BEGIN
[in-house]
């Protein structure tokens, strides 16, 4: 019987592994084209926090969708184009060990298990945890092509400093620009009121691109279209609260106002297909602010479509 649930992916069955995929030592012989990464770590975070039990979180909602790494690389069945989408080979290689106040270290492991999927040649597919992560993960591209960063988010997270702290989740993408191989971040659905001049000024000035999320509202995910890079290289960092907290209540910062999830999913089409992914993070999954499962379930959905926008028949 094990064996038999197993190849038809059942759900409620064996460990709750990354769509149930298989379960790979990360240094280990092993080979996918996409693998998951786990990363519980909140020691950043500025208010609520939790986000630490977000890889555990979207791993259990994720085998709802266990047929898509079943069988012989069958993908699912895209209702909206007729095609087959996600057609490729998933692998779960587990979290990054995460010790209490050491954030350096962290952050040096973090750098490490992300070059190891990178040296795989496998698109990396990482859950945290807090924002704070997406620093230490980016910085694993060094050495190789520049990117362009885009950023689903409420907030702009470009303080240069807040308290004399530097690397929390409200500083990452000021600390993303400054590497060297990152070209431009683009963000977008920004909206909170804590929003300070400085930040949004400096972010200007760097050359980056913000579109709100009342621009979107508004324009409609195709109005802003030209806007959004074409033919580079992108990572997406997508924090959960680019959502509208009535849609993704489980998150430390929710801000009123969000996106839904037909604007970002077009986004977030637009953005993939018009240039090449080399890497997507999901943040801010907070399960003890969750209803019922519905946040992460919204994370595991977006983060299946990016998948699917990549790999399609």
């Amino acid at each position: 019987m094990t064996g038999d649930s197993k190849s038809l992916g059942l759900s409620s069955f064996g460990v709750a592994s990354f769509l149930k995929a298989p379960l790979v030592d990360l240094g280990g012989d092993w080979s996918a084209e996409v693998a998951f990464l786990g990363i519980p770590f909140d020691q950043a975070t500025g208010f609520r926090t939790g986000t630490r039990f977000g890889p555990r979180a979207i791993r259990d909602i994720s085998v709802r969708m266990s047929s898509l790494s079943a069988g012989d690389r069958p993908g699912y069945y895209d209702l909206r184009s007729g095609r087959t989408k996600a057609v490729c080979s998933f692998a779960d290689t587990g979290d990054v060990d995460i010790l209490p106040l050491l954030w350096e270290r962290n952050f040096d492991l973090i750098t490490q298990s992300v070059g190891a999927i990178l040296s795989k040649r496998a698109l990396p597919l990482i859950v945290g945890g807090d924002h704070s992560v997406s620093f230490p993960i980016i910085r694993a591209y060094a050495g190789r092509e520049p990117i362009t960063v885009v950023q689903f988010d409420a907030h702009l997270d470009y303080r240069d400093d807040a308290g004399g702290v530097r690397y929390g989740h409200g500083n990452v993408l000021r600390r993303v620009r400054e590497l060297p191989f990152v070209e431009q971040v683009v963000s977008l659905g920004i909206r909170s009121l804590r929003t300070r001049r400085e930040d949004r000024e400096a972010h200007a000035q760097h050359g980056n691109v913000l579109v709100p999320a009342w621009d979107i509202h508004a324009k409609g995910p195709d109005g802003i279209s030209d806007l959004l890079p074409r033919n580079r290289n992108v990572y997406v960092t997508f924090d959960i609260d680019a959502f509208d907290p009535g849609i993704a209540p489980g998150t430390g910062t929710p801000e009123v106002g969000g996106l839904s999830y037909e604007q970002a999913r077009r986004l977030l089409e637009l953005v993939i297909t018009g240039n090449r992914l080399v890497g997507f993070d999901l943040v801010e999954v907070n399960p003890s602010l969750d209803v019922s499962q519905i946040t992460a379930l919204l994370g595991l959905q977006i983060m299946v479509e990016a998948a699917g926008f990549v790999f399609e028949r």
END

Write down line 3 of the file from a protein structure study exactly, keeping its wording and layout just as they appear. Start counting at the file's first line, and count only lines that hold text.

């Amino acid at each position: 019987m094990t064996g038999d649930s197993k190849s038809l992916g059942l759900s409620s069955f064996g460990v709750a592994s990354f769509l149930k995929a298989p379960l790979v030592d990360l240094g280990g012989d092993w080979s996918a084209e996409v693998a998951f990464l786990g990363i519980p770590f909140d020691q950043a975070t500025g208010f609520r926090t939790g986000t630490r039990f977000g890889p555990r979180a979207i791993r259990d909602i994720s085998v709802r969708m266990s047929s898509l790494s079943a069988g012989d690389r069958p993908g699912y069945y895209d209702l909206r184009s007729g095609r087959t989408k996600a057609v490729c080979s998933f692998a779960d290689t587990g979290d990054v060990d995460i010790l209490p106040l050491l954030w350096e270290r962290n952050f040096d492991l973090i750098t490490q298990s992300v070059g190891a999927i990178l040296s795989k040649r496998a698109l990396p597919l990482i859950v945290g945890g807090d924002h704070s992560v997406s620093f230490p993960i980016i910085r694993a591209y060094a050495g190789r092509e520049p990117i362009t960063v885009v950023q689903f988010d409420a907030h702009l997270d470009y303080r240069d400093d807040a308290g004399g702290v530097r690397y929390g989740h409200g500083n990452v993408l000021r600390r993303v620009r400054e590497l060297p191989f990152v070209e431009q971040v683009v963000s977008l659905g920004i909206r909170s009121l804590r929003t300070r001049r400085e930040d949004r000024e400096a972010h200007a000035q760097h050359g980056n691109v913000l579109v709100p999320a009342w621009d979107i509202h508004a324009k409609g995910p195709d109005g802003i279209s030209d806007l959004l890079p074409r033919n580079r290289n992108v990572y997406v960092t997508f924090d959960i609260d680019a959502f509208d907290p009535g849609i993704a209540p489980g998150t430390g910062t929710p801000e009123v106002g969000g996106l839904s999830y037909e604007q970002a999913r077009r986004l977030l089409e637009l953005v993939i297909t018009g240039n090449r992914l080399v890497g997507f993070d999901l943040v801010e999954v907070n399960p003890s602010l969750d209803v019922s499962q519905i946040t992460a379930l919204l994370g595991l959905q977006i983060m299946v479509e990016a998948a699917g926008f990549v790999f399609e028949r």